American Griswold In China

An American Griswold In China, Day 18: America, F&#@ Yeah!

by: David Sirota

Wed Jul 22, 2009 at 08:00

NOTE: This is the seventh (and final) post in an OpenLeft series entitled "An American Griswold In China" - a sequence of firsthand dispatches about my recent trip to China. These were written as my trip unfolded, but had to be posted now (a week after I returned home) in order to avoid any potential Chinese government censorship/sanctions for publishing while in China. We were guided around the country by my longtime friend Mike Levy, who was a Peace Corps volunteer in China and who has a forthcoming book about his experiences entitled "Kosher Dogmeat." These reports describe what we saw through the eyes of a progressive and just an average American. - D

DAY 18: There's No Place Like Home

We're finally  in New York after 15 hours of travel. The journey back included a few interesting notes.

First, I had to spend the trans-Pacific flight next to an old Chinese man who kept getting up and massaging his own ass in my face. Evidently, this is an accepted way for Chinese people to stretch and massage themselves in public. Not cool.

Second, when we went through U.S. customs at the pre-clearance facility in the Toronto Airport, the uniformed guard was eager to find out if we had to deal with the riots in China. Of course, we had no idea what he was talking about (just like we've heard almost nothing about the pro-democracy strife in Iran), reminding us once again that while parts of China look and feel modernized and Western, it still is an old fashioned police state.

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An American Griswold In China, Day 11-13: Dodging Loogeys and Bulldozer Blades

by: David Sirota

Mon Jul 20, 2009 at 09:00

NOTE: This is the fifth in an OpenLeft series entitled "An American Griswold In China" - a sequence of firsthand dispatches about my recent trip to China. These were written as my trip unfolded, but had to be posted now (a week after I returned home) in order to avoid any potential Chinese government censorship/sanctions for publishing while in China. My wife, Emily, and I were guided around the country by my longtime friend Mike Levy, who was a Peace Corps volunteer in China and who has a forthcoming book about his experiences entitled "Kosher Dogmeat." These reports describe what we saw through the eyes of a progressive and just an average American Clark W. Griswold. You can browse the entire photo and video catalogue from our trip here.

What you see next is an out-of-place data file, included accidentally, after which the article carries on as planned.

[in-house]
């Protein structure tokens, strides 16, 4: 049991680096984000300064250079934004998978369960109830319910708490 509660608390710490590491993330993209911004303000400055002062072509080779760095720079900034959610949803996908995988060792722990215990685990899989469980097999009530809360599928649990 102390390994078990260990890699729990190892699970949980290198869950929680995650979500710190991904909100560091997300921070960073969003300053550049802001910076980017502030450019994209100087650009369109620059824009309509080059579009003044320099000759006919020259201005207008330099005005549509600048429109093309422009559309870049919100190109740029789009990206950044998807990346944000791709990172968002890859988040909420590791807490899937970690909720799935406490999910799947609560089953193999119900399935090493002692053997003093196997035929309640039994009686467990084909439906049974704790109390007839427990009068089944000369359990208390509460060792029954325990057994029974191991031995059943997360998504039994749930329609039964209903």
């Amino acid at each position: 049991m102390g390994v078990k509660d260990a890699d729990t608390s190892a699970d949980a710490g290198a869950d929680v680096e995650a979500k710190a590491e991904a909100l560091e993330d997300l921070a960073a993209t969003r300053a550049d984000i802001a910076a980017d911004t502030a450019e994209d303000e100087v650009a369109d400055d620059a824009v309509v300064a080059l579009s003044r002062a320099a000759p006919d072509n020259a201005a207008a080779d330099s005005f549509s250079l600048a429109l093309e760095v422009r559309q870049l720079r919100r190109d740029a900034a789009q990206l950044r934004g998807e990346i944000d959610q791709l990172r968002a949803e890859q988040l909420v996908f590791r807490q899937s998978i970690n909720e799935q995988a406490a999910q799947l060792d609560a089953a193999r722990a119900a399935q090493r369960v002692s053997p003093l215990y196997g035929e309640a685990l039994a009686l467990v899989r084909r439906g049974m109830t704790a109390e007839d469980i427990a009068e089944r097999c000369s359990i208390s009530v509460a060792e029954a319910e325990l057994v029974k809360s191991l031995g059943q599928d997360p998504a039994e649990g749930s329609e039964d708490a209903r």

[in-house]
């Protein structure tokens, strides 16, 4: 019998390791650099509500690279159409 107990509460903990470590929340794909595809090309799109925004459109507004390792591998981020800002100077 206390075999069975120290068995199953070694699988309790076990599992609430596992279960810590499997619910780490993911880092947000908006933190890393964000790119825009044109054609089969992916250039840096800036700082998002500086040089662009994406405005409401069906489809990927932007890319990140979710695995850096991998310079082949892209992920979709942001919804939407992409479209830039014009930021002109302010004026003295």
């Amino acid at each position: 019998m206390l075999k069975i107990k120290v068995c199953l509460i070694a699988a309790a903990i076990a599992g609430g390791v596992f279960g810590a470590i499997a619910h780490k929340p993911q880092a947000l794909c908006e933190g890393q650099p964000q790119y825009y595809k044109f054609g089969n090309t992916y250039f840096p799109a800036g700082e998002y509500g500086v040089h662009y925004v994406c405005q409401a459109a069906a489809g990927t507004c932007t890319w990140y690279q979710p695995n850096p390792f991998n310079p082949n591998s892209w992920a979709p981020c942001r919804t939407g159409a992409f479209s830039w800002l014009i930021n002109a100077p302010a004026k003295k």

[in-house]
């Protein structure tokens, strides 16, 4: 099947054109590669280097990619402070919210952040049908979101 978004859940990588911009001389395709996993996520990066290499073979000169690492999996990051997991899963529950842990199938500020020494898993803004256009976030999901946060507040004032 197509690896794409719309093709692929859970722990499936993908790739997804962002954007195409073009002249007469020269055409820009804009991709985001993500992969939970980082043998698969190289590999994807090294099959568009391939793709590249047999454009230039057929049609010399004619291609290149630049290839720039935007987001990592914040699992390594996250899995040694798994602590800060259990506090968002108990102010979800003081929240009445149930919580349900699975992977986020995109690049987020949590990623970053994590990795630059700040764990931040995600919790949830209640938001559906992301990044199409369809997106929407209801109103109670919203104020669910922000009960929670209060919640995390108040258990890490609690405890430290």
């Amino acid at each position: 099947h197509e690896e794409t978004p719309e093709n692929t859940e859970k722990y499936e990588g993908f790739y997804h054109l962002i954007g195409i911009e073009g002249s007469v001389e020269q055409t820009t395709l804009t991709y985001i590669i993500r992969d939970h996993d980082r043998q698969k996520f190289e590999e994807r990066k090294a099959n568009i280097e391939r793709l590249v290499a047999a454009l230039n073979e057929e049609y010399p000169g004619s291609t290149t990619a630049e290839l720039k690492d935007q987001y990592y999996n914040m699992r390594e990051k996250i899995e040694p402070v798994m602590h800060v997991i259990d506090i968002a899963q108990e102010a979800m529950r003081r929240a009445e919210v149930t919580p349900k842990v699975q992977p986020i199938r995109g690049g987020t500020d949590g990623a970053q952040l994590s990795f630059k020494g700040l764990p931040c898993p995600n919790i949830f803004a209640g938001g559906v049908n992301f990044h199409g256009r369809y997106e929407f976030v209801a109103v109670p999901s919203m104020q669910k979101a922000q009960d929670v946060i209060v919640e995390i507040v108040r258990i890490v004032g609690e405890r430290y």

To see the full series in sequence as it is released, go here.  

DAY 11: A Nation of Loogey Hockers

We're now in Beijing, having hopped a three-hour, cross-country flight yesterday afternoon. Our first full day in the Chinese capital began with breakfast at the Dongfang Hotel, which is directly south of Tiananmen Square. It is a 12-floor building located directly south of Tiananmen Square across a big new east-west thoroughfare that splits it off from a neighborhood of hutongs (old alleyways). The hotel has been taken over by a huge American teen tour, and therefore we are probably moving hotels.

We met Mike for the number 5 bus, which took us to the southeast corner of Tiananmen Square. Here's a 17-second video clip of a 360 degree view of the square:

The open expanse of the square has, unfortunately, been obstructed, cut into thirds by Mao's tomb (a huge columned mausoleum where the dictator's fat rotting body is daily taken out of a freezer and put on display for visitors) and by the Monument to the People's Heroes (an obelisk deliberately flipping a communist party bird at the front gate of the Forbidden City's imperial countenance). What once was a square that Mao hoped could hold a billion people is now more like the statue-marked National Mall. That's on purpose - after the 1979 and 1989 Tiananmen Square protests, the Communist Party had an architectural interest in making it harder for people to organize into big crowds.